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VOL. XI—NO. 24.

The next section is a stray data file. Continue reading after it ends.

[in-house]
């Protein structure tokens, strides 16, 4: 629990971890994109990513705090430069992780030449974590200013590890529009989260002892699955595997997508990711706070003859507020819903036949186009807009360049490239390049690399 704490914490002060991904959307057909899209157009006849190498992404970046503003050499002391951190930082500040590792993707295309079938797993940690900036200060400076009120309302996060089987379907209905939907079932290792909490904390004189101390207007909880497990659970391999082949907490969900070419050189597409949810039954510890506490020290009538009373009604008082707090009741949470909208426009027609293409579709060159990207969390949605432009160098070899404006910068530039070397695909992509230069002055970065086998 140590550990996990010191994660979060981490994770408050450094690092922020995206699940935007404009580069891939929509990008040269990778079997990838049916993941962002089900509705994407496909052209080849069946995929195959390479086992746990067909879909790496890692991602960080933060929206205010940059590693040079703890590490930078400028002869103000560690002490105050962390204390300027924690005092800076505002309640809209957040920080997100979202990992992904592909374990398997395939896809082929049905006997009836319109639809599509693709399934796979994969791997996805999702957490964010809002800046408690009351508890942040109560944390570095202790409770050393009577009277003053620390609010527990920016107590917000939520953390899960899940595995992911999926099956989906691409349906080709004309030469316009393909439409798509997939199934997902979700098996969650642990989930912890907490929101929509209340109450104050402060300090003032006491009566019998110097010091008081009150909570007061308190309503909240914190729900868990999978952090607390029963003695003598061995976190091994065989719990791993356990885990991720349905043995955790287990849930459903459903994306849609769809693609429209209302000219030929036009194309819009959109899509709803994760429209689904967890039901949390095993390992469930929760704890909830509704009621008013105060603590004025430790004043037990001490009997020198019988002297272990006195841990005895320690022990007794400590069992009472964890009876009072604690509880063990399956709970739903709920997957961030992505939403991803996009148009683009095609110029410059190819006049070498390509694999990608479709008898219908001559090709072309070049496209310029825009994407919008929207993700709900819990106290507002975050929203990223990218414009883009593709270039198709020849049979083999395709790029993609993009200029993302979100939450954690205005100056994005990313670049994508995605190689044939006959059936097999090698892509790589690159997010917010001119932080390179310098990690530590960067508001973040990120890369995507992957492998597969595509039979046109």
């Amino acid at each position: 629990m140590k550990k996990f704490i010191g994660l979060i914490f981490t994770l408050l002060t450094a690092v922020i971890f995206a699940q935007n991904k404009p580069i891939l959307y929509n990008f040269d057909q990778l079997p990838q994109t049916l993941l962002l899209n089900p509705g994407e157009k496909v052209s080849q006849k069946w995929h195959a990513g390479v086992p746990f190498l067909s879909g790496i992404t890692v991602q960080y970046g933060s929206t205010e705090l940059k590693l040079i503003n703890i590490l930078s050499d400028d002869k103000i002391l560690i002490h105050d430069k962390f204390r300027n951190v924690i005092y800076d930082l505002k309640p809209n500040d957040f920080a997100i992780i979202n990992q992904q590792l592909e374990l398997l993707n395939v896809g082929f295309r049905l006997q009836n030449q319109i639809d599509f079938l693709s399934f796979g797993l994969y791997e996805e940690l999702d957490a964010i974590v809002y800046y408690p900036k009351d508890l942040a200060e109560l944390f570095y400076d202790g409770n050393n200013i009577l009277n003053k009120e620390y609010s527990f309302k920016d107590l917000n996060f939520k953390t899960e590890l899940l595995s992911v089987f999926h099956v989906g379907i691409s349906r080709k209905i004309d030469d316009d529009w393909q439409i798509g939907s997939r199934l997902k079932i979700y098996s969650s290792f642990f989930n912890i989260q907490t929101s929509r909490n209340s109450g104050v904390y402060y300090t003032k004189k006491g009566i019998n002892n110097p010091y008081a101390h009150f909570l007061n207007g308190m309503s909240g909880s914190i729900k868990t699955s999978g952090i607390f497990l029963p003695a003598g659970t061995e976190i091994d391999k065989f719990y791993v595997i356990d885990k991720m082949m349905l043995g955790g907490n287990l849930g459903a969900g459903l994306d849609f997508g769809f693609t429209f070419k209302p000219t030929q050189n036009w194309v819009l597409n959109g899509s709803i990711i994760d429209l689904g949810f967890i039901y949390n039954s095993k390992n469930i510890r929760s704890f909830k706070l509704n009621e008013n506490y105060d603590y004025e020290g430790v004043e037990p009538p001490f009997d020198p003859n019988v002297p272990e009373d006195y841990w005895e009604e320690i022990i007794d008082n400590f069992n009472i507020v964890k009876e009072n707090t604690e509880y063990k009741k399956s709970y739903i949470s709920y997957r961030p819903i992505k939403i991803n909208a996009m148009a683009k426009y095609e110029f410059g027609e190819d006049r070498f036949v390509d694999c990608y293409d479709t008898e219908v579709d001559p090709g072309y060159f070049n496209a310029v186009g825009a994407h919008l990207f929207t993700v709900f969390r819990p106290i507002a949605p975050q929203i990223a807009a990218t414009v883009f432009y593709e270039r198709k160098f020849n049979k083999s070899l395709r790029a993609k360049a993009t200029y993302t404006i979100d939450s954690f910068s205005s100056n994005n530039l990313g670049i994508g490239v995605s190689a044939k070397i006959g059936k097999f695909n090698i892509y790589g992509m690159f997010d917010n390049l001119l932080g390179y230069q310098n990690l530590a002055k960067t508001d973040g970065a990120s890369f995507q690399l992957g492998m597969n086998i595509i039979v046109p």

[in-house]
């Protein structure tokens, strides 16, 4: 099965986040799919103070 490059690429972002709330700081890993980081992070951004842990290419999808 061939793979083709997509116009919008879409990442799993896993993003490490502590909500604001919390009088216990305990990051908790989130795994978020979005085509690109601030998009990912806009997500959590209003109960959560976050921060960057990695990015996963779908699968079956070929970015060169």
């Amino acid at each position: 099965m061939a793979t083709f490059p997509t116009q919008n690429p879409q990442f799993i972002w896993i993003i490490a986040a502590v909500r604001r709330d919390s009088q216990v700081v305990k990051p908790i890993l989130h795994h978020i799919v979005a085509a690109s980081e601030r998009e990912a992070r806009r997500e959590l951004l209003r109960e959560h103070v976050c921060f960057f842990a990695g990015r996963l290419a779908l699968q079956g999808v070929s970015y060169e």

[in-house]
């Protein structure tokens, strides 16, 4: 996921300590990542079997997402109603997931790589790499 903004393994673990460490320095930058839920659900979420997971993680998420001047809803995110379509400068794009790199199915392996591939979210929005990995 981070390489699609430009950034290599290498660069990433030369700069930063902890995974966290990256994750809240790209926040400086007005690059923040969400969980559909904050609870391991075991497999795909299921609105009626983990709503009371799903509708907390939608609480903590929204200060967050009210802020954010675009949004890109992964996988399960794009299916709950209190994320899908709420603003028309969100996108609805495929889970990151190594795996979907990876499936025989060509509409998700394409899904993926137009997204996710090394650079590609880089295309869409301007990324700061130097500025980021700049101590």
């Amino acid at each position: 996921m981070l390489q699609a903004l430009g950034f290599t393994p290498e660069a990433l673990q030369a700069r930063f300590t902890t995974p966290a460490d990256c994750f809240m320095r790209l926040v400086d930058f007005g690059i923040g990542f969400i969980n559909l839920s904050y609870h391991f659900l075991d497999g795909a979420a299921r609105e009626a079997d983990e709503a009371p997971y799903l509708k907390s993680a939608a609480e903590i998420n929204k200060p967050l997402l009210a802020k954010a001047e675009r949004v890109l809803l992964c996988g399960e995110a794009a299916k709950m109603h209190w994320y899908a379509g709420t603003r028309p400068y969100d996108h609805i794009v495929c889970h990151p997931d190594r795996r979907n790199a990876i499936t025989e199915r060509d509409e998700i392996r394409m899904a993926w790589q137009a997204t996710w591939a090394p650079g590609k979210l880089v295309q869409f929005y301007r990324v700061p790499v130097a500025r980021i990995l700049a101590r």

CAMPAIGN SONG—Revised Edition. Got up for the Pioeeer and Democrat, an l RespeclfiiU* Inscribed to Billy Hubbell, of Winona, a sterling Democrat —Tu*E—“JrfsA Holy, O." BY JEROMES JAYIIAWK. Come one. come all, good Democrats, And rail} - round our flag, To tight the Black Republicans, Who play the game of brag. We’ll meet them in discussion, 0, We’ll meet them at the polls, We’ll beat these same old coons again, And drive them to their holes. Chords.— We’ll make them face the music, O, And then we’ll make them run, Ou! on the next election day We ll have a deal of fun! Repeat, with h'ary s>ress on “Oh!" by the whole compau. We ll send them up Salt River To their dirty homes again, We’ll give them no fresh water. But Democrats reign ; Bluff Aleck shall be captain, 0, And Goodrich man the gun. And Ignatius blow the bugle While Bill Wiudom beats the drum Chords —We’ll, etc. Aldrich shall do the sparring When the boat gets on a bar, And if he can sweat a barrel He will surely do it thar ! Young Scheffer shall be purser, O, And Cole shall be the clerk, And Baker, from Ohio State, Shall do the dirty work. Chords —We’ll, etc. In the boat Repudiation, O, A craft of their own make, With Swizzle’em for cabin maid, They all will passage take ; Bold Banning, he shall pilot them Past all the dangerous banka, And Foster black the boots and shoes Of all those in the ranks. Chords. —We’ll, etc. October twelfth the boat will start, And we shall bid adieu To those poor Black Republicans, A sorry hearted crew ; Then all aboard ye lean and streak'd. And you who Nothing Know, For to the head of Salt River You’re book'd that day to go ! Chorus— We’ll, etc. Important Document Read! Read! Read! A Letter from Senator Rice, on the Homestead Bill, and the Land, Record of the Republicans. TO THE PEOPLE OF MINNESOTA. On my return home, I learned that seve ral prominent Republicans from other States were here, endeavoring to induce the people to believe that I had opposed the passage ol the Homestead Bill. These same gentlemen have said to our citizens tbatjf they wish for “ homes for the homeless,” they must vote the Republican ticket. A few facts will, I trust, show the insin cerity of those who have travelled so far to enlighten the people of this State. The bill came up in the Senate upon three occasions. It was first called up by Mr. Wade, of Ohio. Gen. Shields and myself both voted for taking it up. This was on the 17th day of February last. On the 26th of the same month, Senator Doolittle moved to post pone the Cuba Bill and take up the Home stead Bill. This was late at night, and at a time when every Senator knew that the bill could not be reached. Appeal after appeal was made to Mr. Doolittle to with draw his motion ; in proof of which I make the following extracts from the Globe : Mr. JOHNSON, of Tennessee. I wish to call the attention of the Senator from Wisconsin to a single point. He knows that I have been the early and consistent friend of the homestead proposition. 1 advocated that measure when it had but few friends; I have advocated it since it has had many friends. We struggled with it through one branch of Congress, and we have it now before the Senate for action. 1 wish merely to suggest, in this connection, that while I am for it, and intend to vote for it, and speak for it until I am really satisfied that it is either to be postponed finally, or to be come the law, I hope the Senator, in the pres ent state of affairs, with another question be fore the Senate, and Senators willing to speak upon it, and all prepared to vote upon it, will withdraw his motion. It is not worth while to antagonize with tne pending question, when it actually weakens the proposition, and certain ly cannot advance it. lam as much for the measure as the Senator from Wisconsin can be, and I was almost going to say that I am more for it than he can be. I hope he will withdraw his proposition, and let us have action on the subject now before the Senate. The course which he is taking cannot strengthen the home stead measure. It will give ,t no votes, and in the present state of affairs and business before the Senate, 1 am satisfied that there are many Senators who are in favor of the homestead bill who will vote against postponing this bill at the present time. 1 trust, then, he will with draw his motion, and let it be understeod that so soon as the Cuba question is disposed of, we shall make one common ana united effort to bring up the homestead bill and procure the action of the Senate upon it. Mr.. DOUGLAS. I had only a word to say, and the Senator from Tennessee has said that in about the form that I should have done. I think it is unwise in the friends of the home stead bill to occupy time by crossing motions in this way and thus defeating the bill, when if we will consider one question at a time, we shall have ample opportunity to dispose of both. The right way now to pass the home stead bill, and the only chance it has, is to stand by the Cuba bill until we get through with it. then take up the homestead bill, and go on with that until we get through with it, and then take up the appropriation bills and get through with them. Let us take up one meas ure at a time, as we reach it. I voted to give the homestead bill priority over the Cuba bill; but this being up, as a friend of the homestead measure, I think the surest way to pass it is to stand by this bill until we dispose of it, and then take up the homestead bill. Mr. CLARK. As a friend of the Homestead Bill I do not want to lose any votes for it by pressing it at an unseasonable hour. I think this is an unseasonable hour to press that or any other bill [fifteen minutes past nine o’clock.] I therefore move that the Senate adjourn, and on that motion I ask the yeas and nays. The yeas and nays were ordered. Mr. RICE. If there is any one measure before the Senate that I desire to pass it is the Home stead Bill; but I believe that every effort made by those who advocate it to call it up on an occasion like this, will but weaken the measure. It is certain that it cannot be brought-up now; it has not the votes here to do it; and the ten dency of every effort which is made, and which results in a failure, is to weaken the measure. I hope, therefore, the Senator from Wisconsin will withdraw his motion. I ask this as a friend of the measure; and believing him to be a friend of it, I ask him to withdraw his motion. Mr. BROWN. There is no necessary antago nism between these two measures. The Cuba question is now befora the Senate, and its friends mean to press it to a vote. There ought not to be, therefore, any purpose on the part of the friends of the Homestead Bill to thrust it in at this stage of proceedings. I shall not vote for the Homestead Bill, although 1 am not particularly unfriendly to it. I will say to my friend from Wisconsin, that if he will now with draw his motion. I will, as soon as the Cuba Bill is disposed of, vote with him to take up the Homestead Bill. I want to get along with one thing at a time. lam willing to bring it before the Senate on a proper occasion, and let tlm Senate dispose of it as they may determine, l hope the friends of that measure will not press it now, nor fritter away our time by making one measure clash with another. Mr. JOHNSON, of Tennessee. I make an appeal to the Senator from Wisconsin, as a friend of the Homestead measure, to withdraw his proposition for the present. Yet, notwithstanding these appeals, Mr. Doolittle pushed his motion to a vote, thus doing all in bis power to strangle the bill. I voted against postponing the business then before the Senate. I was in duty bound so to do, and I did it believing that it was the most certain course to pursue to reach the Homestead Bill—as by reference to the journal it must appear clear to every one that the only object our opponents had was to embarrass, delay, and put over every important measure, for the purpose of secur ing an extra session of Congress, injhopes thereby to secure the organization of the House. On the first day of March, Mr. Pugh, a Democratic Senator, moved to postpone a private bill for the purpose of taking up the Homestead, and upon that occasion both my colleague and self voted with the other friends of the bill. Ido not see that the Republicans have given us credit for this— on the contrary they say that we “ stood nobly by the bill up the 26th of February, and then deserted it.” By reference to the Glebe of March Ist, page 1433, vol. 2d, last session, they will find that both Shields and Rice were then, the last time the measure was up, supporting it. I was anxious that action should have been taken, yet I did not like all the details of the bill ; and Mr. Grow, the author, was either insincere in his pro fessions to aid the landless, or most blindly ignorant of our land system. The bill only gave to the settler lands that had been surveyed and had been put into market, thus depriving them of all except those that speculators would not have, and to effectu ally keep the best lands from going into the hands of the “ landless,” and to keep them until the Republicans shall be strong enough to appropriate them for agricultural colleges, canals, and like purposes. Mr. Grow mover to amend the pre-emption bill, so as to pre vent the President from putting any lands into market until ten years after the sur vey. See Globe, Part Ist, last session, page 493. Mr. Grow will not say that the pro visions of his bill extended to any other than the lands now private entry, and I regret to learn that any other person of intelligence should attempt to make the laboring men of Minnesota believe other wise. I trust that the rt cords will show that the Republicans in Congress, as a party, were opposed to a Homestead Bill—not openly like men, but secretly—and in proof of this I beg to call your attention to a few facts, to show what real disposition that party wished to make of the public lands, and then leave not only the landless of Min nesota, but the thousands now in want of work and of bread, to judge for themselves. Oo the 21st day of December, 1857, Sen ator W ilson, of Massachusetts, one of the Republican leaders, gave notice to the Sen ate that he would introduce a bill “appropri ating one million of acres of the public lands of the United States for the benefit of free public schools in the District of Columbia.” Was this giving land to the landless? was this giving land to the freemen of the north to educate their children? No! it was taking from the North lands made valuable by the labor of the landless, and giving them to the rich of the South. On Tuesday, the 28th day of December, 1858, this same Senator W ilson gave notice that he would introduce a bill for the same purpose. Turning back to 17th December, 1857, I find that he then gave a similar notice of his intention to astf one million of acres of land to aid in educating the children of the cities of Washington and Georgetown. How SAINT PAUL, FRIDAY, OCTOBER 7, 1859 many such Republican friends would it lake to ruin every man within our State? As early as December, 1858, Mr. Seward urged immediate action upon the Agri cultural College Bill. This bill was kept ahead of the Homestead Bill, and by unti ring efforts, the Republicans succeeded in forcing it through both branches of Con gress; and had a Republican filled the Pres idential chair, it would have become a law, and there would now be left within our limits but a small quantity of good land for the honest settler; but you could by going to Maine or Connecticut, or some other State, purchase from one of these Agricul tural Colleges, or of their agents, land for from five to ten dollars, perhaps more, per acre. This outrageous measure received the support of Hale, Chandler, Grow and the entire Republican party. Had it become a law, where would the poor man have found land under Mr. Grow’s Homestead Bill? Homes for the homeless indeed ! I trust you will not be deceived by men who wish to secure your votes to enable them hereafter to rob us ot the lands wanted for future cul tivation. By reference to my remarks upon this bill, you will find that I spoke of another Republican devise for taking our lands and giving them to a corporation within the State of New York, to aid in building a ship canal around the Falls of Niagara. That measure asked for three millions of acres to be takeu from the State of Minne sota. Fellow citizens, in all candor let me ask you, if any Homestead Bill would have aided you, had the Republicans been success ful in passing their several land measures ? I have already mentioned enough to take from our midst nine millions of acres. I deem it my duty to bring these facts to your attention, and if hereafter men elevated to power by your votes, shall deprive you of the right to purchase homes at the present rates, and compel you to purchase of States and corporations at speculative prices, you must remember that you were warned of the consequences. Particularly do I wish to call the atten tion of the laboring men to the course pursued by Seward, Hale, Chandler and other Republicans in regard to the Pacific Railroad. The Bill which was reported by a select committee of nine, provided for oue route, and that a central so-called route, although, in fact, a Southern one. Wm. H. Seward was upon that committee. When the Bill was under consideration,! moved an amendment so as to place the North upon a footing with the central part of our country; but the amendment was rejected, and by the votes of Seward, Hale, Chandler, Trumbull, Wade, Wilson and others. Thus you can see how much these political missionaries cared for the interests of the people of the North. Again—when I brought forward the only practicable Homestead Bill that was up before the Senate, a substitute for the Pacific Railroad, a bill providing for a Northern route, and placing the lands at five cents per acre on the line, these very men voted against it. They not only voted against giving us a Northern route, but against giving us an opportunity to com pete with the other portions of the Union for the same. They voted against giving you the public lands at five cents per acre. Yet they now tell you that they were in favor of a Homestead Bill. For giving us a Northern Railroad to the Pacific, for giving the landless of the North land at five cents per acre, for giving the laboring men of Minnesota work, but two Republi cans in the United States Senate voted—and those two were Collamer of Vermont, and Doolittle of Wisconsin. Had Mr. Seward and his friends got through their bill, the people would have been compelled to have paid in taxes over one hundred million of dollars towards constructing a railroad hundreds of miles from the State of Minnesota ; a work so far distant that not one of you could have obtained a day’s employment—a work so far off that our farmers could not have sold to the laborers a dollar’s worth of produce. I mention these things to warn you of the coming danger should you place the party in power that has so unmistakably pointed out the course it will pursue. On the 22d of April, 1858, Mr. Seward, the Republican Presidential aspirant, intro duced into the United States Senate “A Bill to secure the prompt construction of a line of Telegraph from San to Fort Smith, and from Fort Smith to St. Louis, in Missouri, and Memphis, in Ten nessee.” Was this measure lor the benfit ot the N orth ? In the same year, January 21st, Mr. Yu lee, a Democratic Senator from Florida, gave notice that he would introduce a bill giving to the States all the public lands within their limits, which, had it become a law, would have done more for Minnesota than all other bills ever introduced. Thus, you see a National man of the South com ing forward to aid us, and a sectional man of the North, with no other political capital than abuse for Southern men, refusing upon all important occasions to aid the free white man. By many, it is believed that the next Presidential election will go to the House of Representatives. Hence the efforts made by Republicans from abroad to carry this State. Should the election be thrown into the House, you can see the importance of sending two men to represent you in the House, who will under no circumstances cast their votes for a man who has here tofore doue all in his power to take from us, and give to the rich old States, the last acre of public lands within our limits. For a judicious disposition of the public lands—for the speedy opening up of a Northern route to the Pacific— and the placi% of the lauds on the line within the reach of every man, your only hope lies in the Democratic party. I refer yon to the record—it shows for itself—and as the evils of bad legislation will fall the most heavy upon you, and if hundreds of millions of dollar are appropriated to build a Railroad from Missouri to California, you will be the ones by whom the tax will be the most severely felt, I invite your mo3t earnest attention to all the facts—trusting that you will not permit any local, personal, or fancied consideration to bias your action. For six years, fellow citizens, I have had your confidence, and have acted as your representative; and this is the first time I have addressed you, and even now, had not false charges been made in regard to my course, and the policy of the Demrocratic party, I should have remained silent. Your Ob’t Ser’t, HENRY M. RICE. GREAT MEETING AT C(MERfHALL. GOV. A. P. WILLARD, OF INDIANA Tlie Speech of the Canvass.' Thrilling Enthusiasm. On Monday evening Concert Hall was “ rammed, jammed, and packed” with our citizens, anxious to hear Governor*A~. P. Willard, of Indiana. We have no hesi tation in saying that the audience there assembled,exceeded in numbers, intelligence andenthusiasm, anyjpublic meeting ever con vened in this city. Every available corner of the hall—the aisles, the window-sills, and the stairways, were covered with live Democrats. The hall, large as it is, could not contain the number who desired to hear the speaker, and many persons were forced to leave, not being able to effect an entrance into the room. The enthusiasm manifested exceeded anything that has been witnessed in the canvass. The cheers and hurras of the immense crowd, fairly shook the build ing. Before the regular hour of the Club meet ing had arrived, the hall being full, Wm. Sprigg Hall, Esq., introduced in an ap propriate style, Governor Willard, who had previously ascended the speaker’s stand, accompanied by Gov. Sibley. The former, on rising to address the audience, was re ceived with hearty cheers. Governor Willard commenced by ex pressing his cordial thanks for the generous and heartfelt reception tendered him. There were doubtless, before him, many children of his native State, New York ; and many others from the State of hi 3 adoption— Indiana—a State he loved better than all oth ers, because she had loved and honored him. He was startled on arriving here, to find a city like St. Paul, which eight years ago, had barely an existence and a name. Min nesota, too, now takes a front rank among the States, in position, in extent, and im portance ; and she would maintain that rank while she proved loyal to the Constitu tion and faithful to the integrity of the Union. OUR STATE POLICY. The speaker knew nothing of our State affairs, nor of our quarrels and differences about men. He could quarrel with the Republicans, but never could take part in differences among Democrats. Minnesota was almost the youngest daughter of the Union. She was the child of the Democ racy. (cheers.) We welcomed her into the confederacy of American States, when the Republicans said she should cot come in. Yet these same Republicans were now seeking to degrade and debauch Minnesota —to rob her of her dearest jewel—her pub lic virtue. Minnesota has given her bond; they cry repudiate it. (Cheers.) They would have repudiation your first act. He did not know whether our past policy as a State was right; but if your bond has been given, and au obligation assumed under the broad seal of the State, stand to it like men. Such conduct will do you no harm, but add lustre to your already spotless honor. (Cheers.) Many years ago the speaker had wandered from his native State of New York, and by chance became a citizen of Indiana. In diana had been under opposition rule up to 1843. She had, while under that rule, failed to meet her just indebtedness, and pay the interest on bonds issued. The De mocracy came into power in 1843, and like all honest p arties should do, promptly as sumed and met the obligations resting upon the State. We, as a State, were then worth 8100,000,000, and had forty miles of Railroad. From that day to this, Demo cratic have governed Indiana. The State has always met promptly the in terest on her public debt. And to-day, as a consequence of this honest policy, the taxable property of Indiana amounts to §485,000,000; we have completed 1,500 miles of Railway, at a cost of §40,000,000. That shows what an honest policy does for a State. (Uproarous cheering.) Take a boy, and let him, upon his entrance in life, borrow §SO, and afterwards repudiate the debt, and while God lets him live he never would get another cent (laughter). The same rule which governs the acts of men—which conduces to their prosperity or brings on them disgrace—operates on States. The speaker referred to the United States government. It could send to Lon don, and borrow England’s money cheaper and more readily than England herself could do. The reason of this is, because the United States has always met promptly the interest and principal of her public indebt edness. The speiker invoked the people of Min nesota to stand by the honor of the State. Lose that, and every thing was gone. Sacrifice your land, your houses, aye your very cattle, but lor God’s sake, and for that of your children, maintain inviolate your plighted faith. In thirty years from now— and that was but as a moment in the history of a State—the people of Minnesota would thank him that he had given this advice. (Cheers.) THE “ NIGGER.” The speaker said he came now to con sider that particularly interesting, but re markably novel subject, “ the nigger.” He bad started out in political life a very young man, and when other questions excited the public mind. Previous to the canvass of 1844, the political parties into which the people of the country divided, did not talk of what should be the condition of the ne gro ; but where the white man stood, and what could be done to promote the inter ests of the white man. But a little band of Abolitionists thought this was not right. They werd too good and too pure to act with either the Whigs or the Demo crats. They could not consider the inter ests of the white man; the negro—the negro—was the burthen of their soeg. f'l he Whig party passed away. The issues which it sought to engraft upon the policy of the country, become obsolete. The great lead ers of that party--the champions whose mighty genius gave it power and influence were in their graves; and then, there sprung up a new organization —the Repub lican party. It was made up mostly of Whigs, with a sprinkling of Democrats; but they were both -ashamed to take the lead in this new party, so they put this Abolition gang at its head, and there they are now— Giddings, Seward, Hale, and the rest of them. (Great cheering.) POPULAR SOVEREIGNTY. Tne speaker proceeded to discuss the rise of the doctrine of Popular Sovereignty, from 1848, when the Democracy were divid ed on the subject, and when Gen. Gass, the Democratic candidate for the Presi dency, first enunciated the right of the people of the Territories to regulate their local affairs in their own way, down to the Presidential election of 1856. He showed that in 1850, this doctrine of non interference was advocated by Cass, Clay, Fillmore, Webster and others ; that it was then fought and opposed by Giddings, Seward, Gerrit Smith, Chase and all the Abolitionists; that in 1852, the Whigs and Democrats united in battling for it ; that in 1854 it was engrafted on the Kan3as-Ne braska bill, when the Republican party was formed in opposition to the principle, with the cry that the Democracy favored the ex tension of slavery. We were, the truth was, extending freedom to white men, by per mitting them to be their own rulers, and manage their own affairs. The New England Republican notion was, that the further west a man went, the bigger fool he gets to be. If a western farmer sends one of his boys west, he fills up his wagon with bacon and salt and flour, but says nothing about the nigger. The New Englander fills the emigrants’ pockets with anti slavery tracts, and then lets him “ hoe his own roe.” (Laughter.) The speaker weut into an examination of Western char acter, showing that if there was a class of people on earth, capable of governing them selves wisely, it was the pioneer settlers of the Western Territories. DRED SCOTT DECISION. The Supreme Court, in this decision, had merely decided that a black man was tot a white man; and that he, the dark man could not, therefore, become a citizen of the United States. When the Constitution was formed there were bondsmen in every State save one. The framers ot the Constitution deliberated long and well; their mission was to establish liberty and a constitutional gov ernment. They came from the battle fields of the Revolution, to form our organic law. and sat down with the beloved Washington at their head. They found the negro a bondsman in the States already organized, and they left him so. But they declared that States seeking admission into the con federacy should decide for themselves whether they would or would not tolerate slavery. fugitive slave law. Nor would the founders of the Constitu tion permit the people of one State to be thieves or those of another to be robbed. He referred to the Fugitive Slave Law. The people of Pennsylvania, in the Consti- NEW SERIES-NO. 198. tution, said to those of Virginia, you shall not steal from us, and we will not steal from you. The speaker here read the provision from the Constitution in regard to the re clamation of fugitives from labor, and point ed to the signature of “ George Washing ton” thereto appended. Vet, said he, Washington, if now living, for that act would be denied admission into Heaven by hundreds of Abolition preachers. NEGROES NOT SO BADLY OFF The negroes were stolen from Africa and brought to this country, and were sold into slavery, by the ancestors of these same New Englanders who now denounce slavery. The speaker did not be lieve the negro so badly ofl in a philanthrop ic point of view, for his having been trans ferred from benighted Africa to enlightened America. What has been the result of the trade pursued in Africans by the ancestors of the present citizens of New England? It is 200 years since the introduction of Africans into this country, and to-day their number amounts to 4,000,000 ; in that 200 years 700,000 had died in full communion with the Christian church, and to-day, of the total African population in this country, 400,000 are members of the church of Christ. How is it in Africa ? In that 200 years, with all the efforts of opulent missionary societies, not one copy of the Bible of the living God had been carried into the interior. The speaker mentioned these facts, to answer back the pharasaical cant of the men who claim, “ we are better than you.” NEGRO EQUALITY If the Supreme Court had decided other wise than it had done in the Dred Scott case, viz : that negroes could not become citizens of the United States, every negro now held in bondage would have become a freeman, by virtue of a provision in the Constitution of the United States, extend ing the protection of government to all citi zens. What would you have done, Messrs. Republicans, with the negro when you got him free? Would you take him and make him your equal in the church, in the marts of commerce, or in the family circle ? I answer for you, no ! When has ever one proud race been merged aud amalgamated in or with the blood of an inferior oue ? Never! THE “ irrepressible conflict.” While Lincoln, Seward and Chase ac knowledge that the Democracy have secur ed all the free States and free Territories, they say there is an “ irrepressible conflict ” existing between us and the men of the South, and we cannot live with them. We must be all free or all slave. The speaker here referred to the commercial relations existing between Minnesota and the South ; bow they received our lumber and produce in exchange for their sugar and molasses, the fruits of slave labor. Say we separated, said he, would not you men of Minnesota trade as cheerfully with the men of the South as you do now ? England with all her hostility to slavery, does not refuse to take from the South cotton, and with it, she furnishes employment for hundreds of thous ands of her laborers. Even the United States, but a short time since, sent her fleets to a barbarous nation, to compel the opening of ports to the trade of the world. Yet in the face of these facts, they say we cannot live together, except we are all slave or all free. The men of the South and the men of the North, stood shoulder to shoulder in the war of the revo lution. Washngton thought it no digrace to drive the British from Boston, or Morgan, with his Southern riflemen, to encompass Burgoyne’s defeat at Sara toga ; neitheir did the Quaker, Greene, of Rhode Island, deem it wrong to unsheathe his sword and drive the British from the Carolinas. Our Fathers bled side by side, and were buried in the same graves; they bequeathed the common inheritance of liberty and union to their children ; they implored them to be broth ers. Oh, let it be so. Go on, a united people. Hold fast to the Government as created by our Fathers—adhering to it with fidelity and patriotism. Pour into this, our country, every child from a foreign land who loves liberty. And if we have not enough of land, for the millions who seek to live under our institutions, send out our eagle, and bring in new Territories. If he caft find no better resting place, let his talons fall upon Cuba. Go on, conquering, until this great continent is ours, and the islands of the seas are sentries at our doors. Stand faithful to the Constitution ! Execute your part of the contract ! Within a year 500.000 men have been marshalled on the plains of Italy, to see whether a little Territory, not half the size of Minnesota, should make its own laws. Divide this empire, and instead of a stand ing army of 15,000 men, it would take 600,000 to defend the boundaries of the Northern and Southern States. Who would feed and support these soldiers but the laborers and industry of the country. The soldier exists by the toil of the pro ducer. Let 3,000,000 of voters be. our standing army ; their farms fortresses, and their weaponsithe ballot (loud and prolonged cheering). The above is a meagre synopsis, imper fectly taken and hastely written. When he left the hall, Gov. Willard was greeted with three cheers as hearty as a thousand Democratic throats could utter them.